Job markets are ripe for transformation, and it’s finally here—in the form of digital platforms, the very same technologies that have reshaped the business landscape in areas such as e-commerce, writes James Manyika on LinkedIn.
Members of the class of 2015 are collecting their diplomas and hustling to land their first jobs. This year’s college grads have lived more of their lives online than any generation in history, so using digital tools and social networks for their job search seems like a no-brainer to these late millennials.
Even for those of us old enough to remember applying for jobs the old-fashioned way, the idea of responding to a newspaper ad with a snail-mail cover letter feels like ancient history. There’s been a revolution in the way we connect with the world of work over the past decade.
But I’d argue that this revolution is just getting started. Job markets are ripe for transformation, and it’s finally here—in the form of digital platforms, the very same technologies that have reshaped the business landscape in areas such as e-commerce.
Online talent platforms are digital tools that connect individuals to work opportunities in a large-scale but efficient way. Some, like LinkedIn, Monster.com, and Indeed.com, bring together candidates and employers to fill traditional jobs. Others, from Upwork to Uber, create online marketplaces for freelance work. Still others are tools that use big data analytics to transform the way companies hire and manage talent.
At the McKinsey Global Institute, we’ve just completed new research looking at the economic growth and employment gains online talent platforms could generate in the decade ahead. By creating better, faster matches between workers and available jobs, they can cut unemployment. By creating flexible part-time opportunities, they can draw more of the inactive population into the labor force. And by putting the right person into the right role, they can boost productivity. All told, online talent platforms could increase global GDP by $2.7 trillion annually by 2025.
But what does all this mean for the average worker?
For starters, it could mean empowerment. Outside of a few high-growth sectors, most individuals have faced diminished hopes and heightened anxiety in the job market in recent years. But technology is starting to swing the pendulum slightly back in favor of workers as online talent platforms give users more work options, more mobility, and a better sense of the wages they can command on the open market.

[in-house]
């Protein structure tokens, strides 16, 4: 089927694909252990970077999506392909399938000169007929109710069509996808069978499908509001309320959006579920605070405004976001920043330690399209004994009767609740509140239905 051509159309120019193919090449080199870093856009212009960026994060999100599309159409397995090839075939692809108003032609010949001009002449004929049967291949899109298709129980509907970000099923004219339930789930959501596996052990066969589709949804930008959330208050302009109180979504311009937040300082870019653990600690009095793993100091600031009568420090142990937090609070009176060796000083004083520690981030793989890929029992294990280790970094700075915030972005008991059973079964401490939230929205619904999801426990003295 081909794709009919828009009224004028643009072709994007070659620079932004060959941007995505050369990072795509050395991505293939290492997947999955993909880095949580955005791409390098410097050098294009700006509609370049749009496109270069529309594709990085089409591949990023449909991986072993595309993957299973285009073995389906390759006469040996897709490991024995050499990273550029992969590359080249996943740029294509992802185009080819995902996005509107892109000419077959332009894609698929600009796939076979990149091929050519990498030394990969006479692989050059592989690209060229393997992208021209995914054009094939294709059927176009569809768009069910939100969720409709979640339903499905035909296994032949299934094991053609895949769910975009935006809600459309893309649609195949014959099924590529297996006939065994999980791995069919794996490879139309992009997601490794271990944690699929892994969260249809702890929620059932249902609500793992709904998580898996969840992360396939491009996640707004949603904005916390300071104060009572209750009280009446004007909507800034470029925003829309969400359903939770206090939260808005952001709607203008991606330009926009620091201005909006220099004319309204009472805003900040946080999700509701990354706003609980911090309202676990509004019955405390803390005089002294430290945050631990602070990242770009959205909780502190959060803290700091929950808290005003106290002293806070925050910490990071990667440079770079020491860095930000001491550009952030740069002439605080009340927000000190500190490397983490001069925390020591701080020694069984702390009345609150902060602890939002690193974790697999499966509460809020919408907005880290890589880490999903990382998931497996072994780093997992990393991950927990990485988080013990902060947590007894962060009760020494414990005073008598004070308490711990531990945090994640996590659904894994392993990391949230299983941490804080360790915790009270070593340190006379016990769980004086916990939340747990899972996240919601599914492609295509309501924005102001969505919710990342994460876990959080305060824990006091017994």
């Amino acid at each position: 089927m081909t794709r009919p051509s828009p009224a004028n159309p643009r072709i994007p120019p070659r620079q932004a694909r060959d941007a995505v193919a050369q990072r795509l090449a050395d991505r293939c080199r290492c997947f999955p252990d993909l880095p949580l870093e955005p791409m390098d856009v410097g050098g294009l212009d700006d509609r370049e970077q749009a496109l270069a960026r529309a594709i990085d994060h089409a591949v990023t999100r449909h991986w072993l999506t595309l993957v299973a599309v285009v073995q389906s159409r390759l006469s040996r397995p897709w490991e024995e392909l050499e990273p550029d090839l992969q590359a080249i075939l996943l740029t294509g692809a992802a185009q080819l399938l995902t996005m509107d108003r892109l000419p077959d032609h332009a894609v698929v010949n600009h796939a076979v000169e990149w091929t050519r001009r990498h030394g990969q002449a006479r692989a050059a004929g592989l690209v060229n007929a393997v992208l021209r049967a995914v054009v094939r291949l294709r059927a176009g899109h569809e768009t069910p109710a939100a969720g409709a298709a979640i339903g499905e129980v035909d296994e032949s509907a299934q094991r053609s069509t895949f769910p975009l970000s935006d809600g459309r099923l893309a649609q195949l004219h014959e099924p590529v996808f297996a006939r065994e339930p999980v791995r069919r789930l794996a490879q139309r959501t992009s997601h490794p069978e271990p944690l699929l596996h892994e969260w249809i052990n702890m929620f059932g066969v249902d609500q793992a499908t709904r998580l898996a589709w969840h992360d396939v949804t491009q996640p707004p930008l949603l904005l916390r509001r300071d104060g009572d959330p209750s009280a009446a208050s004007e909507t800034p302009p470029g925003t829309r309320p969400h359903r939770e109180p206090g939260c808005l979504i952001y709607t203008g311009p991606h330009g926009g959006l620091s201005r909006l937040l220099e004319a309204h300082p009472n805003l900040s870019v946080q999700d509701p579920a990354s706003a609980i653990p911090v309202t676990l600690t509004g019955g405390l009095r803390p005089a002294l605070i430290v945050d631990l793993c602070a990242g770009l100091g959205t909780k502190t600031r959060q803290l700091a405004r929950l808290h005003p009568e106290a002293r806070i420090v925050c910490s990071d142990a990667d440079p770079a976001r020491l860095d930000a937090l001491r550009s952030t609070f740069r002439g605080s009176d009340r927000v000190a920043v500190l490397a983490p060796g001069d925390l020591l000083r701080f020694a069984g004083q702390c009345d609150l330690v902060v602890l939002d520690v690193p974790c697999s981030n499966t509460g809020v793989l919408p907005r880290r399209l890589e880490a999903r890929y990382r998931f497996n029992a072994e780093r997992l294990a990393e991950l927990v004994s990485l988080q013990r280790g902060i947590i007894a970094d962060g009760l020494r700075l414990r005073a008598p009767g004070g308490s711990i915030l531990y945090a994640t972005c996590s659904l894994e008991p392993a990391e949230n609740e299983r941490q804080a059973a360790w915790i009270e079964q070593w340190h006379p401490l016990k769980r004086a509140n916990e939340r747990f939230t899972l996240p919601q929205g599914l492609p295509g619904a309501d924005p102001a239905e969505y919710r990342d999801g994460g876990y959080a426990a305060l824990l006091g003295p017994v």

Talent platforms are gradually expanding to new occupations, industries, and geographies, but so far the clear winners have been educated and skilled professionals in advanced economies. In fact, the most sought-after talent may not need to apply for jobs at all. The opportunities may come to them as more companies recruit “passive” candidates rather than placing an ad and waiting to see who responds. Even workers who lack formal credentials can gather endorsements and build their reputations for soft skills such as customer service; they may also be able to find flexible and self-directed opportunities to add hours and boost their incomes.
Platforms such as Glassdoor and Vault—which publish anonymous reviews and salary information from current and former employees of specific organizations—are changing the game in other ways. They offer new visibility into what it would be like to work for a given company, increasing the odds that users will have the ability to choose an enjoyable work environment.
For employers, the news is mixed. Companies can now use sophisticated digital platforms to improve the way they recruit, assess, and train employees. This requires investment to build analytics capabilities in HR departments, but the early adopters are discovering that data-driven decisions about people can remove some types of bias and produce better business results.
But now that individuals have publicly visible profiles, the war for talent is heating up. Competitors can lure away valued employees (and even entire teams). Greater job mobility is a plus for workers and the broader economy, but businesses may face higher turnover. It will be more important than ever to treat employees well and create a compelling workplace. Companies will have to maintain their reputations as employers just as carefully as they maintain their consumer brands.
Online talent platforms have a unique ability to track the positions employers are filling, the skills required, and the career pathways that take people from education to employment. These insights can help individuals make better-informed decisions about educational investment. Educators and training providers will also need to use this data to shape their offerings—and there could be a new standard of accountability as the outcomes associated with specific institutions and degree programs become more transparent.
With their user networks growing into the hundreds of millions, talent platforms may reshape job markets in ways that we can only begin to imagine. Just consider what digital platforms have done in e-commerce. Amazon, for instance, started as an online bookseller but has introduced innovations and business lines that have rippled through multiple industries. Online talent platforms may similarly evolve and add new capabilities that we cannot predict today.
Thanks to technology, the class of 2025 might not find it quite so daunting to enter the world of work.
This article originally ran in LinkedIn.